Anyone who appreciates his divine responsibility would try as hard as possible to stay away from participating in shouldering the responsibilities of such governments or making the latter's job easier, for this would mean his own recognition of their legitimacy and his own admission of their right to exist.
Yes; if the objective of his participation is to alleviate, as much as he can, their injustice and transgression to which innocent believers may be subjected, and to minimize the danger of their ethical and social iniquities which distance the nation from the achievement of an exemplary realization of its mission--if this is the objective, then such participation may be necessitated by one's own persistent faith, and upon this premise did the Emams refrain from encouraging any of their followers from working for such governments for that would mean assisting the aggressor and strengthening his stance. The only exception was the case when the religion's interest dictated it. In the latter case, they used to encourage some of their influential followers to take part in the government and be employed by it as was the case of Ali ibn Yaqteen who tried several times to resign from his post at the court of Harun al-Rashid, but Emam Mousa ibn Ja'fer (A.S.) used to encourage him to stay due to the fact that his stay meant removing injustices from many believers and the fending of some of the corruption committed by others.
We can clearly be acquainted with this negative stance of Ahl al-Bayt (A.S.) towards their rulers by examining what al-Hassan ibn al-Husayn al-Anbari tells us about Emam Abul-Hassan al-Rida (A.S.). He says: "I continued writing him for fourteen years asking his permission that I accept a job in the service of the sultan. At the conclusion of the last letter I wrote him I stated the fact that I was fearing for my life because the sultan was accusing me of being a Rafidi and that he did not doubt that the reason why I declined from working for him was due to my being a Rafidi. So Abul-Hassan wrote me saying, `I have comprehended the contents of your letters and what you stated regarding your apprehension about your life's safety. If you know that should you accept the job, you would behave according to the commands of the Messenger of God (S.A.W.) and your assistants and clerks would be followers of your faith, and if you use the gain you receive to help needy believers till you become their equal, then one deed will offset another; otherwise, do not.'"52
The Emam (A.S.) preconditions for his permission to work for the government that there should be a religious interest which decreases the damage done by the nature of the job; otherwise, it would mean a psychological and factual separation from the pristine principles of Islam and its precepts and an attachment to the corrupt world in which those rulers were living.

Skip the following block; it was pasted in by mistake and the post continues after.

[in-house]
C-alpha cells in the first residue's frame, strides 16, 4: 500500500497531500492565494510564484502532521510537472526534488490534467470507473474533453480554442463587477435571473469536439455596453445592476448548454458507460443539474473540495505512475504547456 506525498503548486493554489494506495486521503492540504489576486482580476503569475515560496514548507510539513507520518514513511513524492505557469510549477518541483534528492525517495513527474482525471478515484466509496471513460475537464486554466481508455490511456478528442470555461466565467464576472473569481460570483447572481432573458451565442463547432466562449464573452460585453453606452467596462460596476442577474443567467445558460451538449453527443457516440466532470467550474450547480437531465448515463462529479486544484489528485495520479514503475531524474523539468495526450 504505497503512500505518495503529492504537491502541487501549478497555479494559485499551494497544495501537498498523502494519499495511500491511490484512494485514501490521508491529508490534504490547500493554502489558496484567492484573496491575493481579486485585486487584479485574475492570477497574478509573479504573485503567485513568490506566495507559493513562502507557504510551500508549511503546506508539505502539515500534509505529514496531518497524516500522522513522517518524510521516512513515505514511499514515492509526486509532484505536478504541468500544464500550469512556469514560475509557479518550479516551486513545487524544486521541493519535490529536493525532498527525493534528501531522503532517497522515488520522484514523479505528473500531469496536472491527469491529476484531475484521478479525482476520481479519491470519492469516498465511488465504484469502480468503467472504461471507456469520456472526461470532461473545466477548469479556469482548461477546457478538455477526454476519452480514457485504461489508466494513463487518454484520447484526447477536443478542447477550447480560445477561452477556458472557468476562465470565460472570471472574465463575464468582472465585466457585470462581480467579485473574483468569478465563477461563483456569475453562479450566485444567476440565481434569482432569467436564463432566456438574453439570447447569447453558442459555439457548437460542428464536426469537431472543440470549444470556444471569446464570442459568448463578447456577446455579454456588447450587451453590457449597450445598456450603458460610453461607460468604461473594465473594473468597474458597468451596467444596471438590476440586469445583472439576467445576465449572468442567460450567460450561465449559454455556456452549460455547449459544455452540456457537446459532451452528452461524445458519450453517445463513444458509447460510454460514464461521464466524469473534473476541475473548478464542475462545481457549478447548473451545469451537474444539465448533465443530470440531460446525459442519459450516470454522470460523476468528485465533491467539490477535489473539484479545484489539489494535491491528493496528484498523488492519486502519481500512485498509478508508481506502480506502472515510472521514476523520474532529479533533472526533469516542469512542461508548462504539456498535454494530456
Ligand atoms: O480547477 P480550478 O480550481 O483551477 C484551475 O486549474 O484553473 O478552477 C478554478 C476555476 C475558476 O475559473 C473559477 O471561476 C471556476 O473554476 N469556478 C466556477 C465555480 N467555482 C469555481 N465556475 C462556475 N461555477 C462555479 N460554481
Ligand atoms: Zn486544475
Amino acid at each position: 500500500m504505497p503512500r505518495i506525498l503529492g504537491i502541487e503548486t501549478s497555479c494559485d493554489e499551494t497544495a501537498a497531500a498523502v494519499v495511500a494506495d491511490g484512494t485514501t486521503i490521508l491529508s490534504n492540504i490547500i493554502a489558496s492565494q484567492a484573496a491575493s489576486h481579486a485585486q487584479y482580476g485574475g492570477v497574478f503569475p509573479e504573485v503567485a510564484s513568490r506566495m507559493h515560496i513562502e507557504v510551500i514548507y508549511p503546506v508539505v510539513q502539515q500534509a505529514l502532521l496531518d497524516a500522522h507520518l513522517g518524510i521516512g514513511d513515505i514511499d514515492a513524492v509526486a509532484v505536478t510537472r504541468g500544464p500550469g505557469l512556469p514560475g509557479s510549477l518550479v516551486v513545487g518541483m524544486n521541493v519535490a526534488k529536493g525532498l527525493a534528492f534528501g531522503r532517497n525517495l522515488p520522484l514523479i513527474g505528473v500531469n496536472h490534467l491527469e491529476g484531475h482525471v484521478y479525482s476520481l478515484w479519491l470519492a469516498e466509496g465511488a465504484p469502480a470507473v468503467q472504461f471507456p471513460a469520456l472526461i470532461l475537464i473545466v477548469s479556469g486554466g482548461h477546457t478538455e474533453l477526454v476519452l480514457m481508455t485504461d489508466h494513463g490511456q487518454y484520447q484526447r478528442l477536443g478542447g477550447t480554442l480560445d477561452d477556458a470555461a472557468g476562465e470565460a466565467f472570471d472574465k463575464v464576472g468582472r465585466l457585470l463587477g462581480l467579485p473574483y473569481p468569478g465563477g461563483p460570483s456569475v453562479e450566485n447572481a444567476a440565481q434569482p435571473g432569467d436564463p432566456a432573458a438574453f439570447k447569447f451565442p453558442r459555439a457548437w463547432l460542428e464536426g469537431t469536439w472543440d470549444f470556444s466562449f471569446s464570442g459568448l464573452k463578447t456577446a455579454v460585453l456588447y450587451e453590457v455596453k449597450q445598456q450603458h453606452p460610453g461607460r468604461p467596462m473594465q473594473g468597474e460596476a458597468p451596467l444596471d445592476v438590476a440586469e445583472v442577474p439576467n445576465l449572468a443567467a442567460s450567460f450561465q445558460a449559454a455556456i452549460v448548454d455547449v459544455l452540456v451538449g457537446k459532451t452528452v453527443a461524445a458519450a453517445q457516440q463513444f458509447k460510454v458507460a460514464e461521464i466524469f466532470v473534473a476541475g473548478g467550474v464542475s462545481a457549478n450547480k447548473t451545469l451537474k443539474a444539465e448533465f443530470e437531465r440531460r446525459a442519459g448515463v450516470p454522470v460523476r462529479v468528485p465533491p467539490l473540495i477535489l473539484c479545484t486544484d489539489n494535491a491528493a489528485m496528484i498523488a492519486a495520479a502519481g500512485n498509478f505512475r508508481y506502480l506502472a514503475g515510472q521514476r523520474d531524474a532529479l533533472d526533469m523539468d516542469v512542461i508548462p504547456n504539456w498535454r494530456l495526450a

How could the Emam ever approve the principle of cooperating with those who played Muslim caliphs and deliberately watered down the divine content of the Islamic message by their and behavioural transgressions which demolished the psychological and spiritual borders separating the nation from the realization of the sins and pitfalls of such transgressions? Theirs were gatherings in which wine was served, entertainers entertained, singers sang, dancers danced, filling the palaces of Umayyad and Abbaside caliphs with immorality. One of them was insolent enough to invite one of those Emams (A.S.) to participate in his drinking orgy as was the case of al-Mutawakkil with Emam Ali al-Hadi (A.S.) which unveils to us the extent of corruption and the extremity of moral decay of the Abbaside caliphate.
It is quite possible that those rulers were aware of the negative attitude of the Emams towards them and their corrupt government systems. We find them, as the anecdote above proves, doubting the loyalty of the individuals who refused to cooperate with them, charging them with Rafidism due to the negative stance adopted by their Emams towards the conduct of those rulers.
Islamic caliphate suffered the tragedy of a humiliating deviation from Islam and a moral decay during the Umayyad and Abbaside dynasties which helped the wide dissemination of corruption and moral decay among various sectors of the ummah. What sort of Muslim caliphs were those whose eyes could not sleep except after listening to the music played by their male and female singers, whose nightly meetings were not complete without the presence of wine and immorality? What type of Islamic reality is this in which a group like that has the full say? How can anyone expect the Emams (A.S.), who were the careful custodians of rights and whose responsibility was to safeguard such rights, to permit themselves and their followers to bear any responsibility in a government led by individuals whose hands were polluted with sins and accustomed to sinning?